For students who want to complete their nursing degrees online, it’s important to understand which programs allow for fully-online learning and which require hybrid classes. In general, any program with clinical hours will be hybrid, including LPN and RN programs. Once students hold licensure, their options for fully online learning expand since many RN-to-BSN programs are available online as are MSN programs. When completing clinicals, most nursing schools in Kansas allow students to do so at an approved facility near where they live. If you already work in a health facility, you may be able to complete your clinical there.

    Kansas Wesleyan University

    The Department of Nursing Education & Health Science at Kansas Wesleyan University provides an online RN-to-BSN with both part-time and full-time enrollment options. Accepted students can transfer up to nine credits that apply towards the degree as well as up to 35 credits from approved professional experience. Full-time students can graduate in as few as 12 months while part-time students may need 18 months. Regardless of residency, the program costs $11,000. Students who work at Salina Regional Health Center receive a 10% discount, and all students can apply for scholarships and grants to further reduce costs.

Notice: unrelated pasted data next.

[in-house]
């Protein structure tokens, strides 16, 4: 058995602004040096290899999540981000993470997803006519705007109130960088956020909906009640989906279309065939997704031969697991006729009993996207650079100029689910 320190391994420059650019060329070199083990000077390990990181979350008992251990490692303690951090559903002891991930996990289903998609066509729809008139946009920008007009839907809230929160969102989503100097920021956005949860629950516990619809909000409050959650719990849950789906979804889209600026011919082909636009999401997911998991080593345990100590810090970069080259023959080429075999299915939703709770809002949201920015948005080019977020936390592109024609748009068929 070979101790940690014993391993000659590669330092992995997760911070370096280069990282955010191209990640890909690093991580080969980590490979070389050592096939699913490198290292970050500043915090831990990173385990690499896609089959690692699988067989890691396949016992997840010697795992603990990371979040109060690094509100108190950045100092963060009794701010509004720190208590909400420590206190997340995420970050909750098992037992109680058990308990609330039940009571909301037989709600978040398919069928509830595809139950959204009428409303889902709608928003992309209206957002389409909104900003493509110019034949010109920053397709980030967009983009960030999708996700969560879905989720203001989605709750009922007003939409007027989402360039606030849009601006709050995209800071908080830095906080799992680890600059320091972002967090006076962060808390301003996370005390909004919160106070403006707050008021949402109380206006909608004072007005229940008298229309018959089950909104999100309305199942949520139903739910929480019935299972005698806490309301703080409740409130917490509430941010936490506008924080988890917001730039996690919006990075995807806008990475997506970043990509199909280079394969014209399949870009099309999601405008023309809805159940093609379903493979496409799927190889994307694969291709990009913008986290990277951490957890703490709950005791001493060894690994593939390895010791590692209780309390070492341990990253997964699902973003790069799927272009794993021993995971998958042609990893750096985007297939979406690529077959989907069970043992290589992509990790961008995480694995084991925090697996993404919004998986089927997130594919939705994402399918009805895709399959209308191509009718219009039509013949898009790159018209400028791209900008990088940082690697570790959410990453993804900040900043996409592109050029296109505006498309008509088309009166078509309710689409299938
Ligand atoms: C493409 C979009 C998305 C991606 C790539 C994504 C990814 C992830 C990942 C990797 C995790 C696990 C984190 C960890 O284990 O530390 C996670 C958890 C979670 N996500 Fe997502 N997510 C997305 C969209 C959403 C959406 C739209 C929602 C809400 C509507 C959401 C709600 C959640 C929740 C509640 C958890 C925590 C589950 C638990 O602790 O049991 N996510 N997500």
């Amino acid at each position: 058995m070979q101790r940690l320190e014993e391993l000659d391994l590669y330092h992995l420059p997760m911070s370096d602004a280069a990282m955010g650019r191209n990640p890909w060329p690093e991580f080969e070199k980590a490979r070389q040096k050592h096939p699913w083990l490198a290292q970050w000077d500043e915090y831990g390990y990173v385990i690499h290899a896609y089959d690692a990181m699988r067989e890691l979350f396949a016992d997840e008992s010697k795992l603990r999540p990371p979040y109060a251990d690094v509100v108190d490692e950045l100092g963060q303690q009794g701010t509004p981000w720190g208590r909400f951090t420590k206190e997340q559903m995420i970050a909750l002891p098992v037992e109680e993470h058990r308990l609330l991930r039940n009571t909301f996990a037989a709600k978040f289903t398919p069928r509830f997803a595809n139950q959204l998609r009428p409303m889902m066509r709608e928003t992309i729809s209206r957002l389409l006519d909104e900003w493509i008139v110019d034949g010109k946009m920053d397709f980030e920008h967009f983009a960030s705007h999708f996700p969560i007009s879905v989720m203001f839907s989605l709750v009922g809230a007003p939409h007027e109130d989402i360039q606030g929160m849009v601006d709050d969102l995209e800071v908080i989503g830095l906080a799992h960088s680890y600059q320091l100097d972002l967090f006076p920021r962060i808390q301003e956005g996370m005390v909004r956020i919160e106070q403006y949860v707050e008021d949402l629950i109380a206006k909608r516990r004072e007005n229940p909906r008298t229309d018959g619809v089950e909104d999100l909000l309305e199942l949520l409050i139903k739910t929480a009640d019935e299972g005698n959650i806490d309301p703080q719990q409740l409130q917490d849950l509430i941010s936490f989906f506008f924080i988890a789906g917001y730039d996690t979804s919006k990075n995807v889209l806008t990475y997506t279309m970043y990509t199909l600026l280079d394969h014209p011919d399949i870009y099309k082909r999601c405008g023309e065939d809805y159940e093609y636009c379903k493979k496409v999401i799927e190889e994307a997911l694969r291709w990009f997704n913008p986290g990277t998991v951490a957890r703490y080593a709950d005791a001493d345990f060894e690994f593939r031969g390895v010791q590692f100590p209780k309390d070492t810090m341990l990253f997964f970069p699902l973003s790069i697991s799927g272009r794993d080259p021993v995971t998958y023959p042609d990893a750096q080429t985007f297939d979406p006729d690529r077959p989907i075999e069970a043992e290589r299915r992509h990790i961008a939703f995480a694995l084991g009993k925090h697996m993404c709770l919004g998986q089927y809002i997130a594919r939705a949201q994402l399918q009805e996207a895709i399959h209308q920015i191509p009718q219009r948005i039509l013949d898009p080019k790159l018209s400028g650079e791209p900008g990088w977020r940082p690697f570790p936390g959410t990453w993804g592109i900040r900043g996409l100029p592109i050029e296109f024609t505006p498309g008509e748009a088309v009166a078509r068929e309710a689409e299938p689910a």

Financial Aid Opportunities for Nursing Students in Kansas

    For students trying to limit their debt, finding alternative sources to cover tuition and fees can make a real difference. Begin by finding scholarships, grants, and other types of awards that don’t require repayment. The Kansas Board of Regents, for example, provides the Kansas Nursing Service Scholarship for students working towards an LPN or RN qualification who agree to work for a licensed sponsor for a set amount of time after graduating. LPN students can receive $3,500 per year while RN students can receive $4,000. Students should also familiarize themselves with other types of financial aid and consider how to graduate from nursing school debt-free.

    How to Become an RN in Kansas: Degree and Licensing Requirements

    Because licensure requirements vary from state to state, it’s important that you understand the specifics before enrolling in a nursing program. The Kansas Nursing Board lays out the rules and steps, which we detail below, a prospective RN must go through to become licensed in the state.

    Step 1

    Graduate from a state-approved and accredited program

    The Kansas Nursing Board provides a list of schools that meet its requirements for licensure, so make sure any school you attend appears on this list. In addition to state approval, your program should also hold proper accreditation. Within nursing, accreditation names to look for include the Commission on Collegiate Nursing Education and the Accreditation Commission for Education in Nursing.